Ok, so what is the point, other than many farmers are going to take it in the shorts because a pest damaged their crop. Isn’t that part of farming? What does this have to do with a threatend food supply. Well in all seriousness, no one will starve if we grow a few thousand tons less of tomatoes this year. But think about it. Remember the potato famine in Ireland? There is a disease that is devasting bananas right now too. We are on our 4th pesticide spray to try to keep our tomatoes from being infected and we all know that more pesticide sprays is really not a sustainable way to go. I thank the stars we are not trying to grow organic tomatoes this year. The best option would be of breed a variety of tomatoes that is resistant to this disease, but so far, through normal breeding techiques, that hasn’t happended.

What if they fould a way to genetically modify a tomato to be resistant to this? No more need to spray the hills or ditch banks or roadsides. No more multi pesticide sprays to try to ward of the leafhopper. Less pesticide sprays are what people want, right? Oh yea, I forgot, GMO food is that evil “Monsanto” thing. So what is it that people want anyway? How are we to protect our food supply and cut down on pesticide use if we can’t even use the best technology out there to fight off diesease, make plant more drought tolerant, yeild more, need less pesticides,etc. Maybe some are thinking that farmers shouldn’t have planted so many tomatoes and that our monculture type of farming is to blame. Well, seriously, a guy had to make a living and there are only so many things one can choose to grow. The choices of what to plant has a lot of componets to it. It isn’t like deciding what to put in your backyard garden.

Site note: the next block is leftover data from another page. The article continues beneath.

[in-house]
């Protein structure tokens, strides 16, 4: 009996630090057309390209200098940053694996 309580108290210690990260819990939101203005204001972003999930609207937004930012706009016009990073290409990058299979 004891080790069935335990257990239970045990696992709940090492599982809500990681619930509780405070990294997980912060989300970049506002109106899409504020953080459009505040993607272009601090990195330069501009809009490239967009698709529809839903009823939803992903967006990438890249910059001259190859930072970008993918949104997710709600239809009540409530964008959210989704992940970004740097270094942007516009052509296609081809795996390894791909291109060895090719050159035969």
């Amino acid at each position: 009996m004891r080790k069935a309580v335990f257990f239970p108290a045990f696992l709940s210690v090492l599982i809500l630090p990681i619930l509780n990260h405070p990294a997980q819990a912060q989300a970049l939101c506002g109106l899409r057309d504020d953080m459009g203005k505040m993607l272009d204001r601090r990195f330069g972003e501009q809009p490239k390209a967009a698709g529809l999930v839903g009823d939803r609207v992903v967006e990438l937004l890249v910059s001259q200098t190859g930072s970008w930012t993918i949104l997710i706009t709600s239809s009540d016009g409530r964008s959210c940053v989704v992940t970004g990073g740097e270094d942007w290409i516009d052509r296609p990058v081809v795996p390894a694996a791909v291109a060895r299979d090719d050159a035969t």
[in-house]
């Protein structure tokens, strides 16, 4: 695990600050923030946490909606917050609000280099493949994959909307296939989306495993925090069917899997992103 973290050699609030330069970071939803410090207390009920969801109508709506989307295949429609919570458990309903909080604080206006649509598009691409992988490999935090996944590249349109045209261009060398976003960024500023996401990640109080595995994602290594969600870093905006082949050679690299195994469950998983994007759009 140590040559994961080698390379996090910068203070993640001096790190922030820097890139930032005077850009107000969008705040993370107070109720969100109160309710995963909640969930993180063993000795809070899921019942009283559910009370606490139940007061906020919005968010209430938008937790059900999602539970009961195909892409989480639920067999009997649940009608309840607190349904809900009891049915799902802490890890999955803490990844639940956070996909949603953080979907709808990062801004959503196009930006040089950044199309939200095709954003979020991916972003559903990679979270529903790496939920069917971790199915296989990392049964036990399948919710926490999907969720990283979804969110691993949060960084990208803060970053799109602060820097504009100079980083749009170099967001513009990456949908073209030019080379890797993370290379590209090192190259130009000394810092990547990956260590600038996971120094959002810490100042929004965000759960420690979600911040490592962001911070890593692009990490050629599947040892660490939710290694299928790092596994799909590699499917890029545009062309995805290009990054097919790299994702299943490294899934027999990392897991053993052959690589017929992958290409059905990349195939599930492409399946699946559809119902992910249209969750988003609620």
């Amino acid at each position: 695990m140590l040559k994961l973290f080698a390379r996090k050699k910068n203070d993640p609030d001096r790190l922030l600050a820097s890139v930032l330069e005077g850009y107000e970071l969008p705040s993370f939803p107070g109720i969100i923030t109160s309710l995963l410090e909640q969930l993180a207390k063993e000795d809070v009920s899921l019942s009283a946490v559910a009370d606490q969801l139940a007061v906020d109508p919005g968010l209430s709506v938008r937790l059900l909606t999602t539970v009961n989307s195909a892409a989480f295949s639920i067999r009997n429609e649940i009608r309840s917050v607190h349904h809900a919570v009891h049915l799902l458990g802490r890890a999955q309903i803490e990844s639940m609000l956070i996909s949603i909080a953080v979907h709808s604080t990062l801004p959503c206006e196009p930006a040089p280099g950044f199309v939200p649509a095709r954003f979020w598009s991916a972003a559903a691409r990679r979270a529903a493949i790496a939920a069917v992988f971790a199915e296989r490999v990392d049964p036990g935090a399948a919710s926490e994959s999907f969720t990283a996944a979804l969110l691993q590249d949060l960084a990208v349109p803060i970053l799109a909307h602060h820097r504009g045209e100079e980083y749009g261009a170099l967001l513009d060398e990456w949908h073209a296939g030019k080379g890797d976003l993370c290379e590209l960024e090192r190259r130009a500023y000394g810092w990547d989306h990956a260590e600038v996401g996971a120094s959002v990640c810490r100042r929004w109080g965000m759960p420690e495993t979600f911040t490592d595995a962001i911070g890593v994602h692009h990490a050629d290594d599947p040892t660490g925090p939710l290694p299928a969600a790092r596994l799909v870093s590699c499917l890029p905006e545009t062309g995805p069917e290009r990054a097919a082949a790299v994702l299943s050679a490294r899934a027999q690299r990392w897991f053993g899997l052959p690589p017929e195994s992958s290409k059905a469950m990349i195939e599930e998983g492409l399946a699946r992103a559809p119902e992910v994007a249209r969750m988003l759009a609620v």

Well, this post is long enough. Just one little scenario to think on the next time you eat something made from tomatoes and “like” another rant on the evils of “Monsanto”. There is a world to feed and a lot less land to do it on. Just think about that next time you are at the grocery store.